Salmonellosis caused by Salmonella is one of the most unpleasant food borne diseases we can suffer. It was described back in 1984 as a ‘new and significant threat to public health’ by the World Health Organisation. There is nothing to suggest this claim has been reduced over the years. It is associated with a wide variety of foods and probably sits up there with botulism as one of those diseases that causes most fear (Crim et al., 2014; EFSA-ECDC, 2015).
Salmonellosis causes mild to moderate gastroenteritis, resulting in diarrhea, abdominal cramps, vomiting and sickness and fever (NIAD, 2007). It is often fatal in young children, the elderly and those with weakened immune systems. Sickness occurs within 12 to 72 hours after eating the food contaminated with the bacteria. The bacteria multiply in the gut and produces diarrhoea when the bacteria penetrate the intestinal cell wall. The endotoxin released on cell death probably produces the fever associated with the disease.
Historical References To Salmonellosis
Historical studies suggest the Aztecs living in what is today southern Mexico suffered from the disease between 1545 and 1550. The disease was known as cocoliztli. Examination of the DNA of ten different individuals buried at the only known burial site of Teposcolula-Yucubdaa contained Salmonella enterica—subset Paratyphi C.
The cause, the Salmonellae, are Gram-negative, facultative anaerobic rods and are part of the Enterobacteriaceae family. A new classification system lists the offending species as S. enterica. the sub-species is also called enterica.
Over 2,500 serotypes (also called servars) are known with commonest type being S. Enteridis and S. Typhimurium. Salmonella enterica serotypes probably account for most of the human infections leading to millions of cases of enteric disease (Hur et al., 2012). The current estimate from the CDC web-site is that 1.2 million people in the USA are affected annually.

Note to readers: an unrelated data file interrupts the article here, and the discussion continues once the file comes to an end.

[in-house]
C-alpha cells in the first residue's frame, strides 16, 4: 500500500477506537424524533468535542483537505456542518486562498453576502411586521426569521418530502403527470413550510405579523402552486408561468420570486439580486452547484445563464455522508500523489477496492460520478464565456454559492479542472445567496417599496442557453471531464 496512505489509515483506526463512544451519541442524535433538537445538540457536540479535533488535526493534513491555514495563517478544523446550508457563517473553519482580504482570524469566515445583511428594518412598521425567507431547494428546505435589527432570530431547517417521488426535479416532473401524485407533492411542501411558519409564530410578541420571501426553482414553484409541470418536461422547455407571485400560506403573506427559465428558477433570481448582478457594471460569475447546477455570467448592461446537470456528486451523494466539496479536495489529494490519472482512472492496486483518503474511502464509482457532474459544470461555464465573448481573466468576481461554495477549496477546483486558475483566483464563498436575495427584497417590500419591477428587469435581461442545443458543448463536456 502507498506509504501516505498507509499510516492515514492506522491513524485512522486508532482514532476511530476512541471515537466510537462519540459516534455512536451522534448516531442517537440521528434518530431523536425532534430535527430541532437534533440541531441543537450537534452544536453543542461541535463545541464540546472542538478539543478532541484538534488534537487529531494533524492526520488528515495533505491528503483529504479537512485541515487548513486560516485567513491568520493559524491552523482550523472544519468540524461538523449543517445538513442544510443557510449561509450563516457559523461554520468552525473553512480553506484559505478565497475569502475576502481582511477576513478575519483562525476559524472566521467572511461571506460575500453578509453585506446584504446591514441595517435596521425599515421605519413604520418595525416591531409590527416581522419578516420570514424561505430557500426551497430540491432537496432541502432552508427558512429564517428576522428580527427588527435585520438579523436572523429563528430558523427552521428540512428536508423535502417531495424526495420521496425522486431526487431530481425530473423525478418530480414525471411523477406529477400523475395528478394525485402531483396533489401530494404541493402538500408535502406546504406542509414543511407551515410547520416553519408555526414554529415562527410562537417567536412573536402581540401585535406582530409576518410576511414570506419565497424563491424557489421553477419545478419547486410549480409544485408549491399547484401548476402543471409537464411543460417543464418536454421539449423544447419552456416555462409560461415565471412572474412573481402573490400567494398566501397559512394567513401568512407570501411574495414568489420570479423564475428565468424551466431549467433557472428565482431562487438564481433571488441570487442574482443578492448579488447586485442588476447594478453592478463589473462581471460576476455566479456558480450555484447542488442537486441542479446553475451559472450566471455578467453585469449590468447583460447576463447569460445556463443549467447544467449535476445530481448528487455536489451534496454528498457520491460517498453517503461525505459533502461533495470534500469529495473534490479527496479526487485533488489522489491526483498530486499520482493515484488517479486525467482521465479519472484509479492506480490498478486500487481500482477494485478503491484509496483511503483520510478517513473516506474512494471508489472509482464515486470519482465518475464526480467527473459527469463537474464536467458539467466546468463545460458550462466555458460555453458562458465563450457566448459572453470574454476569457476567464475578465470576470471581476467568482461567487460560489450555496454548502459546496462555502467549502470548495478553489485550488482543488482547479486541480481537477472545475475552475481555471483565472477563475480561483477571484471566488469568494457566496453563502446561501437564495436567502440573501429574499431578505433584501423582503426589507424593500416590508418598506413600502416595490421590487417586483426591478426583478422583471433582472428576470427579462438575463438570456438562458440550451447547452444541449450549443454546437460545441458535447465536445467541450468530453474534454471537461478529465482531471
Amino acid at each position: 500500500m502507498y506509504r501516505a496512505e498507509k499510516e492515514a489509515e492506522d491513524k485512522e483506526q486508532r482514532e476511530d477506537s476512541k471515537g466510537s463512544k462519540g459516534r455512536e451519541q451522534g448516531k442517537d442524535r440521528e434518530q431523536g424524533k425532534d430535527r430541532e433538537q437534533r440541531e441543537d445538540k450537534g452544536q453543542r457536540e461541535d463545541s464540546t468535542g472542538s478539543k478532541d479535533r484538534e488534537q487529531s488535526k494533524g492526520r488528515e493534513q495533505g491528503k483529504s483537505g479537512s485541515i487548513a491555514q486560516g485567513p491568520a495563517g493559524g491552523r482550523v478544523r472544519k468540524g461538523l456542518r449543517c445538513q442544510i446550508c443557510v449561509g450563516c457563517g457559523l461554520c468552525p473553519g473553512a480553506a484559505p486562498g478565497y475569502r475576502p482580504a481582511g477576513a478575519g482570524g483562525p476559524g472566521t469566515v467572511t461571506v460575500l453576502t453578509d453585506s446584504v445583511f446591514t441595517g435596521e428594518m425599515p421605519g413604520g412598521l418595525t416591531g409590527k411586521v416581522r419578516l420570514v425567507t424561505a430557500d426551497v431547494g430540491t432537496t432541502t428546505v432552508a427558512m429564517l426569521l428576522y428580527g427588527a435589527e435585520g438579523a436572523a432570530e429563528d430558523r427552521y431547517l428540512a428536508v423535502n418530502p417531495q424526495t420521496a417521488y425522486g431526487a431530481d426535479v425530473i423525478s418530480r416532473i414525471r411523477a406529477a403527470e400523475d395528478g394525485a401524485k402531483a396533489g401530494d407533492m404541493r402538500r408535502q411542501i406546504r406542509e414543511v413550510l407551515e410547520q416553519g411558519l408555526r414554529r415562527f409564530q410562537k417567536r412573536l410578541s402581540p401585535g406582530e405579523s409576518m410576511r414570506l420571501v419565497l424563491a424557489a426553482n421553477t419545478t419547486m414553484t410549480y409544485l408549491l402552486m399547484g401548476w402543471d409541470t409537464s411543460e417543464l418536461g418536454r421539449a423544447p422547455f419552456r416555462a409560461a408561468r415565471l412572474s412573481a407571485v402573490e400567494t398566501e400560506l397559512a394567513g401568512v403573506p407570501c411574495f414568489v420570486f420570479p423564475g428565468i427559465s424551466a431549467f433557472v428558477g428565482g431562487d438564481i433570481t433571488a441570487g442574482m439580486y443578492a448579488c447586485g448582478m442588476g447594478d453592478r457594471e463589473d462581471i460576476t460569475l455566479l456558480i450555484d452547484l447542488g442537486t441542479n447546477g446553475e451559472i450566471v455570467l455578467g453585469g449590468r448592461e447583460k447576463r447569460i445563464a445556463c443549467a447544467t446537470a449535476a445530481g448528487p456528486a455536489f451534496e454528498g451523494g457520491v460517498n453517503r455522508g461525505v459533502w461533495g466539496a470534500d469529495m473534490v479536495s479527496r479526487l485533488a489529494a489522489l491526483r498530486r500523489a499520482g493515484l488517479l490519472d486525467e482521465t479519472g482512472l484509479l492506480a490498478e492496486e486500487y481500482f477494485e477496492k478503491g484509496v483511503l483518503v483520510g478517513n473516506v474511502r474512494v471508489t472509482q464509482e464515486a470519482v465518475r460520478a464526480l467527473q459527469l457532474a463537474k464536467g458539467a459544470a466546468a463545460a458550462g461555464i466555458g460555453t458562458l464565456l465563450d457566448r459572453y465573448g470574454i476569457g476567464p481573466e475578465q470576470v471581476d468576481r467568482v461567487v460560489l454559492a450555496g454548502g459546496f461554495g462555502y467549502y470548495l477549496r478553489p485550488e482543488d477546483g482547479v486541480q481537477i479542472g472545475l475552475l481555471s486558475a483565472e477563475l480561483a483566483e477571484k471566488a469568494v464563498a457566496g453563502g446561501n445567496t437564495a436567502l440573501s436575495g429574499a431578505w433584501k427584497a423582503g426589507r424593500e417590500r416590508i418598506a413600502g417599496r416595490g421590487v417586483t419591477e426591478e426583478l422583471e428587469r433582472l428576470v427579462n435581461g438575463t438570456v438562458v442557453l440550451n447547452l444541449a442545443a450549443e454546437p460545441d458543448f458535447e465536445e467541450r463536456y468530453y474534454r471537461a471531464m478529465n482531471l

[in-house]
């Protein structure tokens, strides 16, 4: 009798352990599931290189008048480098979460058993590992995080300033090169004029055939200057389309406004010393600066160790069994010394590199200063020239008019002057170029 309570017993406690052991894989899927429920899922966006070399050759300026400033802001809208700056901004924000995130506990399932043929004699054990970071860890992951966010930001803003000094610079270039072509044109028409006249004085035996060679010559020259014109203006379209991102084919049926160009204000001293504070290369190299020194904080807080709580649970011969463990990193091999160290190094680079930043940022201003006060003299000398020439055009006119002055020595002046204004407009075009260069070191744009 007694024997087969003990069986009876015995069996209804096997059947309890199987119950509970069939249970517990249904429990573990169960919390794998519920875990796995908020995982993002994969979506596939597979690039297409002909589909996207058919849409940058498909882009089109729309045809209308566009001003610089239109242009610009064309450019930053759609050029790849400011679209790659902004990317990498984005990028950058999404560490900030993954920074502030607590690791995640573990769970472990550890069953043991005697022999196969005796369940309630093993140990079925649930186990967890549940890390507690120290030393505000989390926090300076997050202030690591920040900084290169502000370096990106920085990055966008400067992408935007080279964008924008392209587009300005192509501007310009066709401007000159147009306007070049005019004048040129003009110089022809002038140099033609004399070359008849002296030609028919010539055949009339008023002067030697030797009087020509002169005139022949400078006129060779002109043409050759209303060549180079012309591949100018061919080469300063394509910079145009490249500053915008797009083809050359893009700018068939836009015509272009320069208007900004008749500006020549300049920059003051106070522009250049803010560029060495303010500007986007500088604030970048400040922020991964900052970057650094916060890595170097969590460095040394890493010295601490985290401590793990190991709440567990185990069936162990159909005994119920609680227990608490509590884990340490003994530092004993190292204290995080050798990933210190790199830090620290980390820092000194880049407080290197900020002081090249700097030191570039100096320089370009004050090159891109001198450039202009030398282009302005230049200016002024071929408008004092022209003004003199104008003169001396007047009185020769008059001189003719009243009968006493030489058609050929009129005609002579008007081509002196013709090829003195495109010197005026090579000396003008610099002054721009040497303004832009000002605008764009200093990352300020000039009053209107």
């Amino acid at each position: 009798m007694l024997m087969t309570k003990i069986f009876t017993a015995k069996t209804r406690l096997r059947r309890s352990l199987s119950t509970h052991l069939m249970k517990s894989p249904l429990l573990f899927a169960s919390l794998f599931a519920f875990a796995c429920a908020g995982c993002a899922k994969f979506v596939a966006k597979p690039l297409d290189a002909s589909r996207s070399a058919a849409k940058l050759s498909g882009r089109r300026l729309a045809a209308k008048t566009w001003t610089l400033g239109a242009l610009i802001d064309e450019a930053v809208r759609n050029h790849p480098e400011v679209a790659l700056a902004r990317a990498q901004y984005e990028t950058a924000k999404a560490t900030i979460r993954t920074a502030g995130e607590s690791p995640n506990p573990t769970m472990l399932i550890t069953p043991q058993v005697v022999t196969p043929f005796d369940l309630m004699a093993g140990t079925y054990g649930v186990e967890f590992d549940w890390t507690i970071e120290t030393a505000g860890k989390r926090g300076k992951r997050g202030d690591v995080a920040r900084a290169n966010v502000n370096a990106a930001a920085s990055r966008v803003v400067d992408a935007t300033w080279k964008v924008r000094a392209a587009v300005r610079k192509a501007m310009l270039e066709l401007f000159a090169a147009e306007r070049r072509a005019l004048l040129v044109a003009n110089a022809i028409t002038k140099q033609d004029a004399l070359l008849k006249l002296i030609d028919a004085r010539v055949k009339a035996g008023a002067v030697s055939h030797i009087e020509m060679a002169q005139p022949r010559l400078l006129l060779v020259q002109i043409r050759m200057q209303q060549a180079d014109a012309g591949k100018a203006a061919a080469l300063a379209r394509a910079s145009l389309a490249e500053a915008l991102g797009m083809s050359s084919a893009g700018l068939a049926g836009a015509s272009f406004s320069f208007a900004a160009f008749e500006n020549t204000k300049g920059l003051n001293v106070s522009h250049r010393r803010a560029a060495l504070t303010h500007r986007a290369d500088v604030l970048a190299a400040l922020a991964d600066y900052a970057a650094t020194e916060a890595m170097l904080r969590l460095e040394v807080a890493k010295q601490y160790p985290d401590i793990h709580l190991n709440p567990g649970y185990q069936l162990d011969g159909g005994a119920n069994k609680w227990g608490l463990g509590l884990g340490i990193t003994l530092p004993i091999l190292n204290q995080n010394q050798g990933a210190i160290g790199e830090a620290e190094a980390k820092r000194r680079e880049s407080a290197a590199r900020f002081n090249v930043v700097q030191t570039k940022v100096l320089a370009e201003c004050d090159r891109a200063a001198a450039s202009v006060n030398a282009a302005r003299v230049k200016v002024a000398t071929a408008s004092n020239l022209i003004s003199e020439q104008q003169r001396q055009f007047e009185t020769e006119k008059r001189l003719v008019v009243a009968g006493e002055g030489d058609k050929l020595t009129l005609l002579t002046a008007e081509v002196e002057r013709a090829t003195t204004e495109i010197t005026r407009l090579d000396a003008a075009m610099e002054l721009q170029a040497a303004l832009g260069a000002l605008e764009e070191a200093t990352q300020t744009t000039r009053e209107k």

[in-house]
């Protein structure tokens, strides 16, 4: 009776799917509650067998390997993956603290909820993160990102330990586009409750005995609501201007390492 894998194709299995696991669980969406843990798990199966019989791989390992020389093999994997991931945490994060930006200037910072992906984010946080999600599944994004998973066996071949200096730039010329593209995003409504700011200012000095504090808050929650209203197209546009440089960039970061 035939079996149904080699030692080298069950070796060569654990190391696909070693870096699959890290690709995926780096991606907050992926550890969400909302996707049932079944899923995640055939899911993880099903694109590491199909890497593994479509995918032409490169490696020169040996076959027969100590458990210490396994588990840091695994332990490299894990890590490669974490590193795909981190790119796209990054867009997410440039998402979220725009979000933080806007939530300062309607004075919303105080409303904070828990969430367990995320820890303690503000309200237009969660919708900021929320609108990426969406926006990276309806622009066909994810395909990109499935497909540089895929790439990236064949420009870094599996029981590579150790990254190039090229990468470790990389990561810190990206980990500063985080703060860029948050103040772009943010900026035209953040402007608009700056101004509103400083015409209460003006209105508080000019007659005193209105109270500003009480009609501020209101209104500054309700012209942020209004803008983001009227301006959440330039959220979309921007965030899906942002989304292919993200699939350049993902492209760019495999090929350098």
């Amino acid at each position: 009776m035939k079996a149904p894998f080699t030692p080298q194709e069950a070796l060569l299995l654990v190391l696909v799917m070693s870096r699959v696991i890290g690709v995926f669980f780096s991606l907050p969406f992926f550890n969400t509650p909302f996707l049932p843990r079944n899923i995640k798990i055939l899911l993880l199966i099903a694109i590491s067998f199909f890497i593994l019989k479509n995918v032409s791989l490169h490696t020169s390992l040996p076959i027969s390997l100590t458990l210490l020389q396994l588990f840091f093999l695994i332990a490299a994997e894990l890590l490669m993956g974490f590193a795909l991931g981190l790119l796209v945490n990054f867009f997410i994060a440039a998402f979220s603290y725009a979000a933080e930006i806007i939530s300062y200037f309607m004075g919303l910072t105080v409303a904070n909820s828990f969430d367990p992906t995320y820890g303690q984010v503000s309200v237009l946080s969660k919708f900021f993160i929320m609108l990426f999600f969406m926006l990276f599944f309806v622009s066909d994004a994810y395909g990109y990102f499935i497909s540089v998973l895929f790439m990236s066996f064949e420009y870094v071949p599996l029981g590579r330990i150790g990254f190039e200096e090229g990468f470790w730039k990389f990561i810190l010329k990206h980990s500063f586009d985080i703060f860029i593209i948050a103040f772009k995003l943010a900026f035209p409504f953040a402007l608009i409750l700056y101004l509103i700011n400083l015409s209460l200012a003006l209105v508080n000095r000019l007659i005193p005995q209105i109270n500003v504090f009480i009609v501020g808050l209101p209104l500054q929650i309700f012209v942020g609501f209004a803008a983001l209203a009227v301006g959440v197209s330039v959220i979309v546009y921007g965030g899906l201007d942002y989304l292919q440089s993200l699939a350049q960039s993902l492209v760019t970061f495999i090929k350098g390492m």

Any suggestion that a product is contaminated with the bacteria prompts immediate recall of all affected and very often related products.
Routes Of Salmonella Poisoning
The primary sources of Salmonella are the guts or intestinal tract of birds and animals. Ninety per cent of reptiles also carry the bacteria. The majority of the infections come from ingestion of contaminated foods derived from the following:-
- eggs and egg products
- pork, pig meat and associated products such as sausages, salami, pate
- other meats
- baby food
- powdered milk
One of the most worrying elements and cause for increasing concern in contamination and cross-contamination of ready to eat (RTE) products. It also contaminates various fruits such as melons, watermelons and other curcurbits.
- 7 to 47 Centigrade
- generation time is 10 hours at 10 Centigrade
- some forms of salmonella can grow in as acid a pH as 3.8
Regarding food in general, RTE products must be absolutely free of all pathogens of public health concern. In food processing, there is a a zero tolerance policy especially for salmonella which cuts across borders (European Commission, 2005).
Steps Taken To Reduce Contamination
Any batches of food product which have been tested and shown to have the presence of Salmonella are required to be removed from sale. There must be a clear notice informing customers not to eat the products. All products are to be held in quarantine to allow food inspectors to examine the batch and assess the route and distribution of the food product.
Regulations On Salmonella
(1) Regulations In Europe
The European Commission (EC, 2005) has very strict regulations on the presence of Salmonella. In must be absent in a 25g sample for a range of products placed in the market over the course of its shelf-life. These include all minced meats and meat preparations to be eaten raw, for cooked poultry and other meat-based foods, for mechanically separated meat (MSM), food gelatine and collagen, dairy foods that have not been pasteurised, ice-creams, egg products and RTE foods containing raw egg, milk and whey powder, cooked crustaceans and other shellfish, live bivalve molluscs, sea-urchins, sprouted seeds, precut fruit and vegetables, unpasteurised fruit and vegetable juices, dried infant formula and dried dietary foods for medical purposes, and finally dried follow-on formula.